We operated the 50 beds this way for a number of months, and then an even greater financial squeeze came on URM and even more pressure for a stronger sustainability plan came from the Board of Directors, and the only additional step that I could think of was to broaden the Gateway Program from Pilot to full implementation to all 300 guest beds. This would not only implement what I always believed as a philosophy, but would also produce about $40,000 of much needed funds each month; equal to 1 day of our operating budget. I also strongly believed it would have great benefit to our guests.
I’ve always believed that if you had 1000 beds for people to crash in any condition, you’d have 1000 people crashing in any condition, and if you had 1000 beds with high expectations for people to help themselves, you’d have 1000 people working hard and helping themselves.
We began to alert our guests of the change 90 days out. Again, I blogged about the success of the pilot and the coming change. We also invited community activists and bloggers in to discuss the change. One supported it strongly while others had doubts, but at least we had informed them of the coming change. Believe it or not, on April 1st, we instituted the change.
Men were grabbing the communications off of the wall and trashing them in disgust, saying, “is this a cruel April 1st joke?” One man asked me, “What are you trying to do to me?” I replied, “I’m trying to get you to help yourself and I am trying to keep this place open for all!” “OK”, was his response.
So, on April 1st, 2011, the worsening economy provided the opportunity to implement this new approach at URM. We eased it in with good planning and care. The first 5 days are free for all, allowing folks to decide between the Gateway Program, our free long-term Life Transformation programs in which they will not pay fees but they will invest a lot of time and effort, or relocating elsewhere. Immediately, our guest bed count went from 300 to 170, and dropped off especially significantly on our women’s side which surprised me. The women, many of whom had substantial resources, were more reluctant to give part of their resources and chose the cold sidewalk rather than handing over any of their income. This was and is heartbreaking to me.
However, many of the remaining guests came to me and said, “What you’ve done has transformed the Mission. Everyone who was causing problems and not working on their lives left and only those who care and want to try stayed.” Or “You’ve turned this place from a den of anger and rebellion to a place of peace.”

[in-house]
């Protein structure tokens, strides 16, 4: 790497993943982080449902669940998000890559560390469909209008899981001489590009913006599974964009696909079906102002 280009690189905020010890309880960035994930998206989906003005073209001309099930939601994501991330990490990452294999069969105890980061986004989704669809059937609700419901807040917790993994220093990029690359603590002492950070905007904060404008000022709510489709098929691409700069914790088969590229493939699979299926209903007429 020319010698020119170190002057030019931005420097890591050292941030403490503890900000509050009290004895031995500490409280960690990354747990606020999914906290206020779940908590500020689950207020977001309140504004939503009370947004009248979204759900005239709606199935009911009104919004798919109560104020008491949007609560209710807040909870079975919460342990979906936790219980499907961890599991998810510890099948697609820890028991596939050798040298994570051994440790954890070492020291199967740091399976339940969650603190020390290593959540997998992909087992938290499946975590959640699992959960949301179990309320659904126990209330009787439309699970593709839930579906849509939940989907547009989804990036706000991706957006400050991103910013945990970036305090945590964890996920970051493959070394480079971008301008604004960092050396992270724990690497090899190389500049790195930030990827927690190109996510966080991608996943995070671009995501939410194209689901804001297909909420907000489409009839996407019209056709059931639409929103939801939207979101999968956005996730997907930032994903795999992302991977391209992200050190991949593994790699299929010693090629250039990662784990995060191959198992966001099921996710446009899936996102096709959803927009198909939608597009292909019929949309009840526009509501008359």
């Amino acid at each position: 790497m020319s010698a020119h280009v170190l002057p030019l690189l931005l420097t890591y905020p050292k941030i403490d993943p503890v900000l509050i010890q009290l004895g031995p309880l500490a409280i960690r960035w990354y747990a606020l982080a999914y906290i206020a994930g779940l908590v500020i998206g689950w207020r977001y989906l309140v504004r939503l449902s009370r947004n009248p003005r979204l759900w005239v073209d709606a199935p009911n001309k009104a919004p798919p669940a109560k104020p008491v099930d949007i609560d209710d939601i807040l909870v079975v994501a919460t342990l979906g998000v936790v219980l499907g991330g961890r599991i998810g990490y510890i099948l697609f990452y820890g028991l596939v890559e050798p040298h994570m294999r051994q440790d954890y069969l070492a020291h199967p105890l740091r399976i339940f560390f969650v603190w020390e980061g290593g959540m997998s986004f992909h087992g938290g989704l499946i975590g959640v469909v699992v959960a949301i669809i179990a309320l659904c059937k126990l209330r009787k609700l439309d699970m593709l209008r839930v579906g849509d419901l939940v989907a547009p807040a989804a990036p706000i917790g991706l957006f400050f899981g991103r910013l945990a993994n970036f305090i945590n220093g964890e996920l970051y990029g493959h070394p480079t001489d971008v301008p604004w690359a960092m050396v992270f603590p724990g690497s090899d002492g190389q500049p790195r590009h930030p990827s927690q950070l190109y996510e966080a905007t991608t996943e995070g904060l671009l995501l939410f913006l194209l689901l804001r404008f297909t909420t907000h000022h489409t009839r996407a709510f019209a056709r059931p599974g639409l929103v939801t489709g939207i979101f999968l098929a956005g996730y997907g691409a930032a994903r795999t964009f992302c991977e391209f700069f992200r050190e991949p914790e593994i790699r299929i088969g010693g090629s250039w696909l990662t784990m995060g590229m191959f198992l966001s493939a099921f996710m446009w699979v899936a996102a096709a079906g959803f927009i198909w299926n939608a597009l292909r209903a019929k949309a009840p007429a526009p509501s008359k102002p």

I was encouraged, but it was not without controversy. During a drive back through the mountains from vacation I received an alarming call from a big radio station about our “charging rent” to URM guests. This was followed by news agencies from all around, including the LA Times, NPR, and others inquiring about this new approach and it was difficult, though not impossible to share that it was not just the recession that brought this about, but a firm philosophy that we believe that people feel better about themselves and are empowered when they pay a portion of their own way.
Soon, the numbers began to grow and today we have 295 guests. 132 men and 86 women are paying the fee. Another 58 men and 24 women are in the 5 day free period, and a few without an income of any kind are allowed to stay if they volunteer a few hours a week.
The number of men enrolling in our long-term program has risen 20% and 100 of our Gateway guests have secured permanent housing and moved on since implementation. Our emergency and police calls have been greatly reduced, and with this change and one other, we’ve been able to lower our security costs. Our front-line staff thanks me each day for reducing their workload, their stress and their efforts to keep the mission in clean working order.
The other change also goes back to the Door of Faith. At the Door of Faith, we fed guests staying with us 3 times a day, but the outside public only once, at lunch. URM had been feeding overnight guests and outside public visitors 3 times per day. At times it was dangerous and our daily meal count was quickly approaching 5000 due to the recession, a number that might not be sustainable and might take us under. So, we moved from feeding outside guests 3 times per day to only once, at lunch. In hindsight, it was wise that we did, because even with that move, our meals are only down 15% from last year. Can you imagine the numbers we would be feeding if we were still offered 3 meals per day to outside visitors? This also goes with my philosophy, that simply letting folks be on the street and report for 3 meals a day with no expectations is not helpful to them. Now we utilize the 3 hour window at lunchtime, 12 to 3, to recruit our outside guests and invite them to become part of URM and enjoy the 3 meals and all that comes with being part of our Gateway Program or Life Transformation Programs.
Despite the positive impact we are seeing, we’ve heard that a radical activist group, LA CAN, is preparing to sue us over our Gateway Program. They’ve even handed out flyers to our guests telling them that LA CAN will assist them in suing us for charging “rent”. All I can say is that some times when certain people attack you it is affirmation that you are doing the right thing.
Blessings, Andy B.